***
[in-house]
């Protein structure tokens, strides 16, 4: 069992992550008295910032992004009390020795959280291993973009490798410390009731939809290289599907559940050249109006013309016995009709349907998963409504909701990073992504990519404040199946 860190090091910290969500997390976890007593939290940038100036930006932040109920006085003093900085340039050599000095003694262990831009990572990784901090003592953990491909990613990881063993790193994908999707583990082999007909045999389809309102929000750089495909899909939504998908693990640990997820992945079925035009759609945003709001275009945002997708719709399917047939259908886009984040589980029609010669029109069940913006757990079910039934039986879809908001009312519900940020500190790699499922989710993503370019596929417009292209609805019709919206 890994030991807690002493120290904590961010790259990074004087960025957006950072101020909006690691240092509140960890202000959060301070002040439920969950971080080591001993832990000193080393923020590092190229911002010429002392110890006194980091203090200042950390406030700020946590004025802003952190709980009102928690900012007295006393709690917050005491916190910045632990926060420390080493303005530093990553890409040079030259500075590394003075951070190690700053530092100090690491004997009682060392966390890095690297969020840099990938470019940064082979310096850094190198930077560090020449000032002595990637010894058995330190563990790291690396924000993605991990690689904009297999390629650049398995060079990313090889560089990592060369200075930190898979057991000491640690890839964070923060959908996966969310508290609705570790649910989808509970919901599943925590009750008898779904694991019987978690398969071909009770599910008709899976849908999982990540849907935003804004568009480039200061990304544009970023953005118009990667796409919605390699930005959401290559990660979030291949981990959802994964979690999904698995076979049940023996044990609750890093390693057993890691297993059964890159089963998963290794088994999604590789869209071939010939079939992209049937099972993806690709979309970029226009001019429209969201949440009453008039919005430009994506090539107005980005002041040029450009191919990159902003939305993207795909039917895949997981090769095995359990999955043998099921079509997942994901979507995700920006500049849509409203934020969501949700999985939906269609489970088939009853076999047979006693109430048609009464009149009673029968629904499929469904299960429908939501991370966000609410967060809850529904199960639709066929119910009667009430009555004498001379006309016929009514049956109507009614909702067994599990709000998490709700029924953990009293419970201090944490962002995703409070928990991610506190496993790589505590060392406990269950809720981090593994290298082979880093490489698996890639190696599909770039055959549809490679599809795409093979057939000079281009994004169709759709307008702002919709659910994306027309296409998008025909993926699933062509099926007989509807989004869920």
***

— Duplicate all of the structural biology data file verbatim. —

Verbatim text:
[in-house]
């Protein structure tokens, strides 16, 4: 069992992550008295910032992004009390020795959280291993973009490798410390009731939809290289599907559940050249109006013309016995009709349907998963409504909701990073992504990519404040199946 860190090091910290969500997390976890007593939290940038100036930006932040109920006085003093900085340039050599000095003694262990831009990572990784901090003592953990491909990613990881063993790193994908999707583990082999007909045999389809309102929000750089495909899909939504998908693990640990997820992945079925035009759609945003709001275009945002997708719709399917047939259908886009984040589980029609010669029109069940913006757990079910039934039986879809908001009312519900940020500190790699499922989710993503370019596929417009292209609805019709919206 890994030991807690002493120290904590961010790259990074004087960025957006950072101020909006690691240092509140960890202000959060301070002040439920969950971080080591001993832990000193080393923020590092190229911002010429002392110890006194980091203090200042950390406030700020946590004025802003952190709980009102928690900012007295006393709690917050005491916190910045632990926060420390080493303005530093990553890409040079030259500075590394003075951070190690700053530092100090690491004997009682060392966390890095690297969020840099990938470019940064082979310096850094190198930077560090020449000032002595990637010894058995330190563990790291690396924000993605991990690689904009297999390629650049398995060079990313090889560089990592060369200075930190898979057991000491640690890839964070923060959908996966969310508290609705570790649910989808509970919901599943925590009750008898779904694991019987978690398969071909009770599910008709899976849908999982990540849907935003804004568009480039200061990304544009970023953005118009990667796409919605390699930005959401290559990660979030291949981990959802994964979690999904698995076979049940023996044990609750890093390693057993890691297993059964890159089963998963290794088994999604590789869209071939010939079939992209049937099972993806690709979309970029226009001019429209969201949440009453008039919005430009994506090539107005980005002041040029450009191919990159902003939305993207795909039917895949997981090769095995359990999955043998099921079509997942994901979507995700920006500049849509409203934020969501949700999985939906269609489970088939009853076999047979006693109430048609009464009149009673029968629904499929469904299960429908939501991370966000609410967060809850529904199960639709066929119910009667009430009555004498001379006309016929009514049956109507009614909702067994599990709000998490709700029924953990009293419970201090944490962002995703409070928990991610506190496993790589505590060392406990269950809720981090593994290298082979880093490489698996890639190696599909770039055959549809490679599809795409093979057939000079281009994004169709759709307008702002919709659910994306027309296409998008025909993926699933062509099926007989509807989004869920």